Both organizations envision that towns may seek to reduce energy bills or that there is a need to revamp recycling programs or that vulnerabilities exist in a changing climate or that municipalities hope to improve sidewalks and bike paths and boost arts and culture.

Municipalities can earn credit toward certification from the program by providing support to local businesses, adopting an open space plan, promoting public transit, creating an inventory of historic resources, streamlining permitting for small solar projects and developing affordable-housing options.

According to Sustainable, communities strive to be thriving, resilient, collaborative and forward-looking. They build community and local economy, they equitably promote the health and well-being of current and future residents, and they supposedly respect the finite capacity of the natural environment.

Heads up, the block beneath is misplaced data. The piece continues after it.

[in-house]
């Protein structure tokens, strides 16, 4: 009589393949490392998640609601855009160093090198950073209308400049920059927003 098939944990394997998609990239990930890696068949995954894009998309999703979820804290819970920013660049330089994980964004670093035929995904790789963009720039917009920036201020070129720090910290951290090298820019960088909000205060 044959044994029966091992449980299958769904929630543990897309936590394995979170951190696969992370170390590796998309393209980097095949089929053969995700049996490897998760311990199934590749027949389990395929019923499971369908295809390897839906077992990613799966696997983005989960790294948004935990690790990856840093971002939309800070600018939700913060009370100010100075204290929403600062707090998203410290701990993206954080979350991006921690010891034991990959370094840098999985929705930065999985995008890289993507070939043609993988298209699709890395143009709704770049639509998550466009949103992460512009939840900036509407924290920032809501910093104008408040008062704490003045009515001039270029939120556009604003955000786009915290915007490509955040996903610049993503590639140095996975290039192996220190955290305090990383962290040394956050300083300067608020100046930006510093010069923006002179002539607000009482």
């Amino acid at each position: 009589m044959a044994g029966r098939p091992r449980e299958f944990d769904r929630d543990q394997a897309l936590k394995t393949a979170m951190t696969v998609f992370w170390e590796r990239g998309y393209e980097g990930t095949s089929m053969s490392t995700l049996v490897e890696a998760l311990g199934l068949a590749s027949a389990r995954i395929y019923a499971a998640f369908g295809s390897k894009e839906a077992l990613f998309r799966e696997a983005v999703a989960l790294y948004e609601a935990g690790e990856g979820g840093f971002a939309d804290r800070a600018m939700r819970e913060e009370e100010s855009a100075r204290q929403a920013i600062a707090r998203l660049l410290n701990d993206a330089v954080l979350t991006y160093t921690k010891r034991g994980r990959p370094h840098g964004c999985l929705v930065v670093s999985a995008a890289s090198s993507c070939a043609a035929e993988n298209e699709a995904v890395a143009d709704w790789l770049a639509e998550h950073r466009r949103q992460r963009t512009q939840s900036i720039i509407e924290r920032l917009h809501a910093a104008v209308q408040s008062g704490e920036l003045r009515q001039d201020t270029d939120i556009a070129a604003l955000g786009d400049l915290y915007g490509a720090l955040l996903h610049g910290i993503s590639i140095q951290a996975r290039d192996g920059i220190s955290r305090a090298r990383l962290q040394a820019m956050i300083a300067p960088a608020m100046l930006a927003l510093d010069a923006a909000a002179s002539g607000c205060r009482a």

True sustainability

The problem is that fundamental, sustainable economic development requires not minor adjustments but a transformation of profit-oriented capitalistic societies, primarily dependent on growth economics, into societies modeled on the limitations of natural resources necessary to process useful products that are essential.

Yet, an analytical review and assessment of global environmental data for the past years strongly suggests an economically and environmentally doomed planet covering all nations driven by growth in population and increasing per capita consumption. Our wants outstrip our needs in producing “STUFF.”.